In the annals of ancient combat, central Greece looms large. Notably, in 480 B.C., a small but resolute Greek army held off hundreds of thousands of Persians for several days in the Alamo-style Battle of Thermopylae, a humiliating setback for the all-powerful Persians. Some historians call it the battle that changed the world; 2007’s Hollywood blockbuster 300 stars Gerard Butler as Leonidas, the heroic Spartan king.
It's a gritty and anxious neighborhood that's a microcosm of Greece today: People are worried about crime, money, identity and, most of all, the future. They're also deeply divided about what to do. Sunday's parliamentary elections are expected to be the messiest in decades. No party looks likely to get enough votes to form a government. It's expected to be another anti-austerity vote that, along with a likely win of Francois Hollande in France, could change the dynamics of the eurozone crisis.
It was almost exactly a year ago that the European Union stepped in with a 110 billion euro ($158 billion) bailout for debt-plagued Greece. Yet here we are, a year later, and Greece’s debt is again the primary focus of Europe’s policymakers. A meeting of euro zone officials conceded last week that the current bailout was insufficient. Now there’s talk that Greece might get a whole new rescue deal, possibly including eased lending terms and reform commitments, which would increase the program’s chances of success, as well as fresh bailout funds.
Greece expects that a June audit of its budgets will show that a new financial-aid package of nearly €60 billion ($86 billion) will be needed to cover its financial needs stretching into 2013, a senior Greek government official said Tuesday.
Over the last decade, Greece went on a debt binge that came crashing to an end in late 2009, provoking an economic crisis that has decimated the country’s economy, brought down a government, unleashed increasing social unrest and threatened both Europe’s recovery and the future of the euro.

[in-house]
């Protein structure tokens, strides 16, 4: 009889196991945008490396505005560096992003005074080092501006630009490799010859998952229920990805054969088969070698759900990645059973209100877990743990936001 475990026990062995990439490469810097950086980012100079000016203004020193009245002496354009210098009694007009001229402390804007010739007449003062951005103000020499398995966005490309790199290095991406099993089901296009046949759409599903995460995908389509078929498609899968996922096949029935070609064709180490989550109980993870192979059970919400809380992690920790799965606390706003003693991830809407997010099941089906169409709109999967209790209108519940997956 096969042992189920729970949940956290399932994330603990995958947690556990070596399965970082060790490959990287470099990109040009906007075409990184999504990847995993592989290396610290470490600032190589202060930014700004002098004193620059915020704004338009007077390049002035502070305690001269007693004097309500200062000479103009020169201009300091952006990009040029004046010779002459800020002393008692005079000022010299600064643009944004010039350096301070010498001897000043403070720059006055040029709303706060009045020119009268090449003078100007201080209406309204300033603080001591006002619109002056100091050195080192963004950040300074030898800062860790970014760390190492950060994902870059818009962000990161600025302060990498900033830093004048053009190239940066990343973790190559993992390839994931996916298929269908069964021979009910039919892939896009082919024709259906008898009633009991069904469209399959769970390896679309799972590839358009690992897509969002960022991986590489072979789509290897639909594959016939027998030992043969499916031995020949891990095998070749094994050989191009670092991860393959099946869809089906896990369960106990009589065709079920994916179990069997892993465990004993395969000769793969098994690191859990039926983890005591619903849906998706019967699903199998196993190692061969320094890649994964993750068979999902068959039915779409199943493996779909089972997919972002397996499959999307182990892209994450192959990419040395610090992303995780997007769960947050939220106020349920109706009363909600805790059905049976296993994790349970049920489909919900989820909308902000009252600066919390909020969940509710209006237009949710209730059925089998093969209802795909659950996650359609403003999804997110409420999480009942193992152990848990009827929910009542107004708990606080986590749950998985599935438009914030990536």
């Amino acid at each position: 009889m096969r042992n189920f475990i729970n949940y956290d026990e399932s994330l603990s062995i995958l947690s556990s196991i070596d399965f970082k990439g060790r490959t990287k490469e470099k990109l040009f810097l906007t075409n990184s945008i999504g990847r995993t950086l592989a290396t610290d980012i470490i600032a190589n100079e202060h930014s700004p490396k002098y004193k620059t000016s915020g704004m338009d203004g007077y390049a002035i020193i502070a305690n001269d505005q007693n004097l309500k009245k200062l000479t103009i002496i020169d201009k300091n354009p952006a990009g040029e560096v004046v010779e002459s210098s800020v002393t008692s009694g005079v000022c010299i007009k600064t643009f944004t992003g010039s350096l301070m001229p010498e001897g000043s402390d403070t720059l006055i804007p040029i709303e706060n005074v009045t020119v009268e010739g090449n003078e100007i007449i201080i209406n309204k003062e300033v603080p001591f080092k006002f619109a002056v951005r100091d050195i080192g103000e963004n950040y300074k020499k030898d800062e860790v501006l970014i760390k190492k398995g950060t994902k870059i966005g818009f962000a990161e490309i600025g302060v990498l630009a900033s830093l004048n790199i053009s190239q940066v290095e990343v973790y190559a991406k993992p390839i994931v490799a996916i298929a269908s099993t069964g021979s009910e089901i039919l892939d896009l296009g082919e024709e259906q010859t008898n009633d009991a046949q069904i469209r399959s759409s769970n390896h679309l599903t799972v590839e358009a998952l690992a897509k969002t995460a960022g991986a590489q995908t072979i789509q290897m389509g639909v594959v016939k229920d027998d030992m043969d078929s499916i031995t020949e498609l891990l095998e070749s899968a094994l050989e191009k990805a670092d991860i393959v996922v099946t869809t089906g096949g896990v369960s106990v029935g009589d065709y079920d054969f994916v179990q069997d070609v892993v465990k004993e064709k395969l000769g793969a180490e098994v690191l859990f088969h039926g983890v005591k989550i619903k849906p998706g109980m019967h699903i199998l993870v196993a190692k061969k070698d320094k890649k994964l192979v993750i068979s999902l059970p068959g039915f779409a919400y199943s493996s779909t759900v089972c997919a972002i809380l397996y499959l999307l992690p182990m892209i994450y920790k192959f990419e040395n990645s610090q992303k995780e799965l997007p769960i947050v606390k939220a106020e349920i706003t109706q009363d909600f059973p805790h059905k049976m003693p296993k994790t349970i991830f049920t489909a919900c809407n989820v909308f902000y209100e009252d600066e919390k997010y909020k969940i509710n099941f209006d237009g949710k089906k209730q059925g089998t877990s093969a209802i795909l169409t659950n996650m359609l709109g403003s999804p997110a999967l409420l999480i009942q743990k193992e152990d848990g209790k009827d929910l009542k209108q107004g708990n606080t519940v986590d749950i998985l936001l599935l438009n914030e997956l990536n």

Greece is, of course, the land of ancient sites and architectural treasures -- the Acropolis in Athens, the amphitheater of Epidaurus, and the reconstructed palace at Knossos among the best known. But Greece is much more: It offers age-old spectacular natural sights, for instance -- from Santorini's caldera to the gray pinnacles of rock of the Meteora -- and modern diversions ranging from elegant museums to luxury resorts.
To be sure, Greek democracy was far from perfect before, suffering from clientelism, nepotism and corruption, but it had made significant strides since the country's entry into the European Community in 1981. Similarly, national sovereignty had become vulnerable way before 2009, as a result of increasing debt to unsustainable levels and a state deficit whose extent was not even calculated properly. Yet what we are seeing now is the undermining of Greece's political class, and a fall in levels of trust in the political system.
Widespread tax evasion, which creates huge deficits, hurts pensioners and the working classes. Ongoing strikes and protests hurt commuters, workers and tourists. Greeks have a love-hate relationship with the state -- they have historically depended on it, while always trying to undermine it.
The role of the state and of the public sector is usually at the heart of political debates between left and right.
Greece’s Highway 83 is not, on the face of it, a likely cradle for a myth. Other places offer fertile ground for the imagination: the peaks of Mount Olympus as a home for the Greek gods, the dramatic crags of Delphi as Apollo’s stamping ground or the whispering olive groves of Arcadia as a hideout for Pan. But driving on this dual carriageway, I struggled to imagine Pheidippides pounding the other way.
At least 10 parties are expected to win seats under the country's electoral system and the likelihood is that, to keep Greece on track and deliver the further cuts needed over the next two years, the two traditional rival parties, New Democracy and Pasok, will be forced into coalition.
Fraudulent benefit claims, including bogus cases of leprosy, cost Greece €111 million last year, according to government statistics.